upside down.

I was raised on sitcoms that wrap everything up nicely in 30 minutes and serial novels that tie up loose ends in 200 pages or less and Sunday School stories where the moral was clear so of course I like a nice neat denouement myself. Never mind that the Bible and our life experiences resist that happy ending.

But this is not a happy story we are telling here as we move towards Easter. On Sunday, we will smile at the at the children waving their palm fronds, skipping ahead in our minds to the empty tomb rather than face the idea that Jesus was making a defiant political statement and he got killed for it.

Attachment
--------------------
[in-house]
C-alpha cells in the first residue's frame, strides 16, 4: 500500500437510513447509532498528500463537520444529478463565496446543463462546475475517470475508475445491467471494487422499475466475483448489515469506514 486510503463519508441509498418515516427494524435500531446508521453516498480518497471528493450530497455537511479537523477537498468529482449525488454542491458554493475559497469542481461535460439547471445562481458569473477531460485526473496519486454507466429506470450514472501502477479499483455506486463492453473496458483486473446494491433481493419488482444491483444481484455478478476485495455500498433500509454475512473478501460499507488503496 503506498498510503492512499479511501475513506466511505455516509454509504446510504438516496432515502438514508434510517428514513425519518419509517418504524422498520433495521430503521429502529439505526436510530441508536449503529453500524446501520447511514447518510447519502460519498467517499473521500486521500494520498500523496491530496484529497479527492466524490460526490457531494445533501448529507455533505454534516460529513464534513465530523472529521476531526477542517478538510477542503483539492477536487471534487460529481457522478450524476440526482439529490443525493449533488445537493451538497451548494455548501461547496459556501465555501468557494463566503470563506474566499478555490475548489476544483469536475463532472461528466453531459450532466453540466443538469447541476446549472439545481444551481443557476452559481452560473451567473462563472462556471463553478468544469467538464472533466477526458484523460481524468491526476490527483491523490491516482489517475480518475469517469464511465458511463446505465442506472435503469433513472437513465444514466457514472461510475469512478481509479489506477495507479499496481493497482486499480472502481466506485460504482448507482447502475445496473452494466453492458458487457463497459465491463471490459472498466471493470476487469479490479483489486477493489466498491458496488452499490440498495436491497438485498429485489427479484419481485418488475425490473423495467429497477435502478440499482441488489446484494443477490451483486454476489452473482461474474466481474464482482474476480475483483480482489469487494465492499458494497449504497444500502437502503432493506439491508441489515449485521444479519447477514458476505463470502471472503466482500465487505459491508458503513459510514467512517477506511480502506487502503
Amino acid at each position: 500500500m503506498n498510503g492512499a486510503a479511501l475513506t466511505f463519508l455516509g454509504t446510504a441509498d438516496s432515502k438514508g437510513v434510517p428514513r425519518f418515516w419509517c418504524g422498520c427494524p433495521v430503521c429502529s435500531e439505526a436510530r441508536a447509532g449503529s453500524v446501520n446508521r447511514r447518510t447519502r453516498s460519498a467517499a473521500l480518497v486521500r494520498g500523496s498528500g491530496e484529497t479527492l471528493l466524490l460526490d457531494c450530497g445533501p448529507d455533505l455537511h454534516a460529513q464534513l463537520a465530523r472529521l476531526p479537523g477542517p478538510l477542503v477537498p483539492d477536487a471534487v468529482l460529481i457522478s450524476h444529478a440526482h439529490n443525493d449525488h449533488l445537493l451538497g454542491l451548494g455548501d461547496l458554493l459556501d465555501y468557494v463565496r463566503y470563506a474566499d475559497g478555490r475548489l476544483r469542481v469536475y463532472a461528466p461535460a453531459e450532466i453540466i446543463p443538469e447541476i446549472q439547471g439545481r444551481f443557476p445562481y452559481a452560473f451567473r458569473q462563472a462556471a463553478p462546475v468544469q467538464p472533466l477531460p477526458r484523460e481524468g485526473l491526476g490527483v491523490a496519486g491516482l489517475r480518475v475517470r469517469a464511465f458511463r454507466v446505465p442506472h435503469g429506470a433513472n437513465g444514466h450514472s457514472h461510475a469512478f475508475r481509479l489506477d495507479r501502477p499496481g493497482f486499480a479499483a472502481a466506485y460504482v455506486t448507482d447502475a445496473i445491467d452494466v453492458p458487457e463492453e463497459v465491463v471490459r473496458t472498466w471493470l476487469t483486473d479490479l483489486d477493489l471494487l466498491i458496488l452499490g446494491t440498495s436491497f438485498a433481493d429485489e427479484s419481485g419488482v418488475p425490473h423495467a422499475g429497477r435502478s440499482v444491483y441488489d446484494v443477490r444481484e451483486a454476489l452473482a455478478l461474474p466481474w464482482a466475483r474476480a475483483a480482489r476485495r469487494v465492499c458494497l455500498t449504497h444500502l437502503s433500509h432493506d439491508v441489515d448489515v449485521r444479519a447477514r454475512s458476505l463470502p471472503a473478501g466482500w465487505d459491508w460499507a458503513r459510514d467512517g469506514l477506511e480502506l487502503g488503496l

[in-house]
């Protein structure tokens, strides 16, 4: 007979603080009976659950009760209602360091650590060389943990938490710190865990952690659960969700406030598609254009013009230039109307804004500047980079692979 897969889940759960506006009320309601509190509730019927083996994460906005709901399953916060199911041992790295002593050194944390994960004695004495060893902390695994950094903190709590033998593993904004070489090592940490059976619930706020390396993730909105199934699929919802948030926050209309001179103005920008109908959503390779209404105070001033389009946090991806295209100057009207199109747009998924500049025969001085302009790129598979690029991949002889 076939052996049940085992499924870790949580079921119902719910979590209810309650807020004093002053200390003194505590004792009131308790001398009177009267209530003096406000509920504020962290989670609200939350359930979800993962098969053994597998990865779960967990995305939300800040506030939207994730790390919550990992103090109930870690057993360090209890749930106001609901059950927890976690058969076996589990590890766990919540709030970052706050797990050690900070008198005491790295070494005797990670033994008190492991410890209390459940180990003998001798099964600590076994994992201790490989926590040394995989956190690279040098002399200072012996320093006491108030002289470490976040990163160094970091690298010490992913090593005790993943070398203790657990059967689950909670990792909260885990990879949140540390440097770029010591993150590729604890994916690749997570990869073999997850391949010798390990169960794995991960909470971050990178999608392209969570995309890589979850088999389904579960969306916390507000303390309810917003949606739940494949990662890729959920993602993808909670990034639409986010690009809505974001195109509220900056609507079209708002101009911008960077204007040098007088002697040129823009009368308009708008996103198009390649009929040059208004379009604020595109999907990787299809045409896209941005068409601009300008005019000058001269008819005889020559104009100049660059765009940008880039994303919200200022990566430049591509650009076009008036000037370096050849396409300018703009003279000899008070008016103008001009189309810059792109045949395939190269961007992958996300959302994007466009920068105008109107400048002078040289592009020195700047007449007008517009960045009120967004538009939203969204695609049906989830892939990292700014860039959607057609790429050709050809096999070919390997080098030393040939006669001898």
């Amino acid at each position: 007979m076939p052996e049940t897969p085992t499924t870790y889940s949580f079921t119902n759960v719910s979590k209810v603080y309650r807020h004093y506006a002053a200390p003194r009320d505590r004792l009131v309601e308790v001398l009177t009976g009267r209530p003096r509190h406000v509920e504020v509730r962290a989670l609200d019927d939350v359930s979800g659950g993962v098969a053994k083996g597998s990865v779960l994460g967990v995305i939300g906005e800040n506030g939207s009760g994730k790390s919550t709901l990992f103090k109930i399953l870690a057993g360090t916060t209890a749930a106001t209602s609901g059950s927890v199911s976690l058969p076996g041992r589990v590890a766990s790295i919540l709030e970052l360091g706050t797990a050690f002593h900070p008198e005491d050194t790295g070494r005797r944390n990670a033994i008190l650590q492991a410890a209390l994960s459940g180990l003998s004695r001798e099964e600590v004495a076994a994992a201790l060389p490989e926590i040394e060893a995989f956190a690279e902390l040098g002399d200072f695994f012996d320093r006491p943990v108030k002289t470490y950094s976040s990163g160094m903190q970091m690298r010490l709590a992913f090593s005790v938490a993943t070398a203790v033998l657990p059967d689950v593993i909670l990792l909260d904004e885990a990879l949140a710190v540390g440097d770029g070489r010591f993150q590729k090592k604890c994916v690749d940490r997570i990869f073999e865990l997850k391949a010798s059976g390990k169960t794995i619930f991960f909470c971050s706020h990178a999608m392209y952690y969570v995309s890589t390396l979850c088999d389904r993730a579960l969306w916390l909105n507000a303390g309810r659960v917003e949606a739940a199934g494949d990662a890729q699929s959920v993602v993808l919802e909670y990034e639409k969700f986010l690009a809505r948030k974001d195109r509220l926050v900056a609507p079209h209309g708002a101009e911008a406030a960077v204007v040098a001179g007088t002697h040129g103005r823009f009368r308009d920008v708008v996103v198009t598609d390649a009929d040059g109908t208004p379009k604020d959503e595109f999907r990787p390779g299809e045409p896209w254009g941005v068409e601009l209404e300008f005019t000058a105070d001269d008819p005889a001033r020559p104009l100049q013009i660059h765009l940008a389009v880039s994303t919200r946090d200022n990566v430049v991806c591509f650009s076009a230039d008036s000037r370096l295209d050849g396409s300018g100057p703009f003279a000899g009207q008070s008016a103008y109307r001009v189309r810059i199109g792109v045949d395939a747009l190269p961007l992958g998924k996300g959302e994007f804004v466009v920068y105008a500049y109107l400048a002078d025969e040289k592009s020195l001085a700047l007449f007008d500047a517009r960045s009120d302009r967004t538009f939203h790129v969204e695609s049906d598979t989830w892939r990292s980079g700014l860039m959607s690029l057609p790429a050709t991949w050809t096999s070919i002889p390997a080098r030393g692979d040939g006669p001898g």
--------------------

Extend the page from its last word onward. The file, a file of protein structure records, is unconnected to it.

When we read Bible stories with Atticus, I find it necessary to qualify them. But it probably didn’t happen that way, I tell him. But we probably shouldn’t draw any conclusions from that about how we should act. Holy Week and Easter feel different, though. These are exactly the things I want him to think about: How do we practice faithfulness and forgiveness? What is this upside-down kingdom that Jesus was proclaiming? How can I be part of it?

When I see God moving, it is in these glimpses of the reversal. I believe in this message that Jesus was willing to die for, this radical upheaval of expected order. We live in the tension of that already/not yet, where the kingdom of heaven is at hand, but still seems a long way off.

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